If you’re like me, you love to eat chocolate. But not just any chocolate — I eat the varieties that are often referred to as “superfoods.” I’m talking about dark chocolate and cacoa nibs, which are both truly healthy forms of chocolate if you pick the right products. You’re probably thinking how is dark chocolate good for you, and in general, is chocolate good for you? Well, I’m about to tell you all about dark chocolate and how the benefits of dark chocolate are definitely for real.

Let’s not forget about our little ones! When New York City public schools reduced the amount of sugar in their lunches and breakfasts, their academic ranking increased 15.7% (previously, the greatest improvement ever seen had been 1.7%).11 The study also eliminated artificial colors, synthetic flavoring, and two preservatives, showing the importance of natural ingredients for children.
The average American consumes roughly 12 pounds of chocolate each year, and over $75 billion is spent annually worldwide on chocolate. (1) There is a lot of chocolate eating going on regularly, which is why I want to help you make the smart, healthy choice. That way you can have your chocolate without guilt and with health benefits of dark chocolate to boot!

After you scarf dark chocolate down, “good” microbes in your gut feast on it, fermenting it into anti-inflammatory compounds that are good for your heart, according to research presented at the 2014 American Chemical Society meeting. Antioxidants and fiber present in cocoa powder aren’t fully digested until they reach the colon where the compounds are absorbed into the body, lessening inflammation within cardiovascular tissue and reducing long-term risk of stroke.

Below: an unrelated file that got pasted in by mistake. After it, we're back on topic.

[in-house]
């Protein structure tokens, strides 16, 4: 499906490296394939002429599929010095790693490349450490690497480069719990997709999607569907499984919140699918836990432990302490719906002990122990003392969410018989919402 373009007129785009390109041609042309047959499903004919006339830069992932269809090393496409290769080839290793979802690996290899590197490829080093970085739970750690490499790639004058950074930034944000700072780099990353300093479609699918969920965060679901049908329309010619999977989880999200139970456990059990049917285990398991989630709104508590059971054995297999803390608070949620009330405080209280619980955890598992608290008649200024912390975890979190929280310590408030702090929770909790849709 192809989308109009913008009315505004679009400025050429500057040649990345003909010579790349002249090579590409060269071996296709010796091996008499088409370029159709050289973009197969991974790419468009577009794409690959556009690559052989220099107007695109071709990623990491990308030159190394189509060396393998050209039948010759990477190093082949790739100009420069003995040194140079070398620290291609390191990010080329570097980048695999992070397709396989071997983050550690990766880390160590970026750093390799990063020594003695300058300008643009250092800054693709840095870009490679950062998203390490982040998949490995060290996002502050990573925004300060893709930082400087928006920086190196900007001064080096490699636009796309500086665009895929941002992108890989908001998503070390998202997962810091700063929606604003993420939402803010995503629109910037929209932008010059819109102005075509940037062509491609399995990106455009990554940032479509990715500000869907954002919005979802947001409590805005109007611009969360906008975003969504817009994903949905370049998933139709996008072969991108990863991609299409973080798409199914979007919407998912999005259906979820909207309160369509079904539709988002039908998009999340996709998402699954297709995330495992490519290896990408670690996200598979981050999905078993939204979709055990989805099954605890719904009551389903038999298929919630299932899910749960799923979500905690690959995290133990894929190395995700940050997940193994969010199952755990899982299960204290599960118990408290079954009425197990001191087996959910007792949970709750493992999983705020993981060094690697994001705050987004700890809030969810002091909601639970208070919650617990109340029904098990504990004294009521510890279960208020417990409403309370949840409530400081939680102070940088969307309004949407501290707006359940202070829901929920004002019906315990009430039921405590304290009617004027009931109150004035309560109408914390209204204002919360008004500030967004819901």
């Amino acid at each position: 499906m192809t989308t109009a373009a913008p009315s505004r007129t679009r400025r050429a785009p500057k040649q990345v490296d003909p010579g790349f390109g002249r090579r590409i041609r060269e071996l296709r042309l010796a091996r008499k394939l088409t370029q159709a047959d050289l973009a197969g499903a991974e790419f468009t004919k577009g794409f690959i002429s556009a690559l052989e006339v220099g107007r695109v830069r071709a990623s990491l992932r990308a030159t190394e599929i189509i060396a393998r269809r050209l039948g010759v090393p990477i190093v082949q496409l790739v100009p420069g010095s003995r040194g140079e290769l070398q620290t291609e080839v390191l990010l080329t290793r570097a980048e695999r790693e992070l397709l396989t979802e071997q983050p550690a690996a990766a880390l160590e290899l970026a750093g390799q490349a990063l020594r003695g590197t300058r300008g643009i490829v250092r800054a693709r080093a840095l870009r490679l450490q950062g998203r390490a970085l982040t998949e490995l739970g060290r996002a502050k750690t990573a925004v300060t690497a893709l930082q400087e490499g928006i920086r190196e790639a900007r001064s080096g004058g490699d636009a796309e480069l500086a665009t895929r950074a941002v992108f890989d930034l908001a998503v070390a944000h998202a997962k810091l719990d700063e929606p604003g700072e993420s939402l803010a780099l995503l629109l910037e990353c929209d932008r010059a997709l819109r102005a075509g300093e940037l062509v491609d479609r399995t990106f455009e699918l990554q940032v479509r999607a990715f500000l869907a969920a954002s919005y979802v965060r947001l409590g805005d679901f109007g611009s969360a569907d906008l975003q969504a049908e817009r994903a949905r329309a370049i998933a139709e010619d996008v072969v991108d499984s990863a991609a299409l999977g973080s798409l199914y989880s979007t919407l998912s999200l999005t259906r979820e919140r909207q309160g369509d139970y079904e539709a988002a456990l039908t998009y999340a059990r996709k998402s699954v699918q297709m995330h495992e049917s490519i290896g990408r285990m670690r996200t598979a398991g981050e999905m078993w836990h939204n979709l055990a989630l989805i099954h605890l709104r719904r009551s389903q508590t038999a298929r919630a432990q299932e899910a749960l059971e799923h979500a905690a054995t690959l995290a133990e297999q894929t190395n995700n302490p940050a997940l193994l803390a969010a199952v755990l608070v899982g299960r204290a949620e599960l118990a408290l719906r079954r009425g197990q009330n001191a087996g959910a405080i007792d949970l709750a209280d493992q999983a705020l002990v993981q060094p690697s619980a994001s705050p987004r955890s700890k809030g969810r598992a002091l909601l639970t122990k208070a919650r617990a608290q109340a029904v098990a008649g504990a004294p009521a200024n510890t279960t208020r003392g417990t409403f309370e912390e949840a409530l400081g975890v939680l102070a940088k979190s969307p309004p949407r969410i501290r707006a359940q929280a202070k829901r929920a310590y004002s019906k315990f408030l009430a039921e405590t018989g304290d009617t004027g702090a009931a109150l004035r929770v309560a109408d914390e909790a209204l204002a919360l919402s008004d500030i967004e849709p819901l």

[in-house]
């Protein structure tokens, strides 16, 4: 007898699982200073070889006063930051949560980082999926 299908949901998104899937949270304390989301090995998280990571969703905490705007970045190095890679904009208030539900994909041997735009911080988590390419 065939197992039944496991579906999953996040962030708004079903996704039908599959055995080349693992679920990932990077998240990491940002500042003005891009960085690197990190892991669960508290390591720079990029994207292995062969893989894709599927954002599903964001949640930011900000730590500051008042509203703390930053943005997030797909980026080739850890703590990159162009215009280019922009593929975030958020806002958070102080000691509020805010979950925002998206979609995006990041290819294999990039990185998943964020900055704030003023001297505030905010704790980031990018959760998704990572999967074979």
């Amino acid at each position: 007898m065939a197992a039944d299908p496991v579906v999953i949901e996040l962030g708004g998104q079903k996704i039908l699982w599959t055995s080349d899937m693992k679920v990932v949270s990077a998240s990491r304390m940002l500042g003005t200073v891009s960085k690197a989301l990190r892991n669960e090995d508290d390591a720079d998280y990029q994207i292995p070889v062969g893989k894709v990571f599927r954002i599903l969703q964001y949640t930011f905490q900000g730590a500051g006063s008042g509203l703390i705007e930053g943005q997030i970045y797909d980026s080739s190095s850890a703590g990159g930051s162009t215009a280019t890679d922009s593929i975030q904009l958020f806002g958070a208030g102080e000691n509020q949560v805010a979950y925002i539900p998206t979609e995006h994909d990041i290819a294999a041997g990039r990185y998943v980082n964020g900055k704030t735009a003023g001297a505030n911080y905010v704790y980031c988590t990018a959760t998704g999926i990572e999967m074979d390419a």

Choosing the best food sources of antioxidants can go a long way in enhancing your health and fighting disease. A class of compounds found in a wide range of foods (especially plant-derived foods), antioxidants help protect against the damaging effects of free radicals. It's thought that increasing your intake of the best food sources of antioxidants can help fend off a host of major health conditions, such as heart disease, diabetes, Alzheimer's disease, and some forms of cancer.
So, if you have been working out for a couple of weeks or are preparing yourself for a marathon soon, you would probably need something that will increase your endurance and help you workout or practice for a longer period. In that case, what could be better than chocolate milk? This will take good care of your body, boost strength and energy and help you give a hundred percent!
Antioxidants include dozens of food-based substances you may have heard of before, such as carotenoids like beta-carotene, lycopene and vitamin C. These are several examples of antioxidants that inhibit oxidation, or reactions promoted by oxygen, peroxide and/or free radicals. (1) Research suggests that when it comes to longevity and overall health, some of the benefits of consuming antioxidant foods, herbs, teas and supplements include: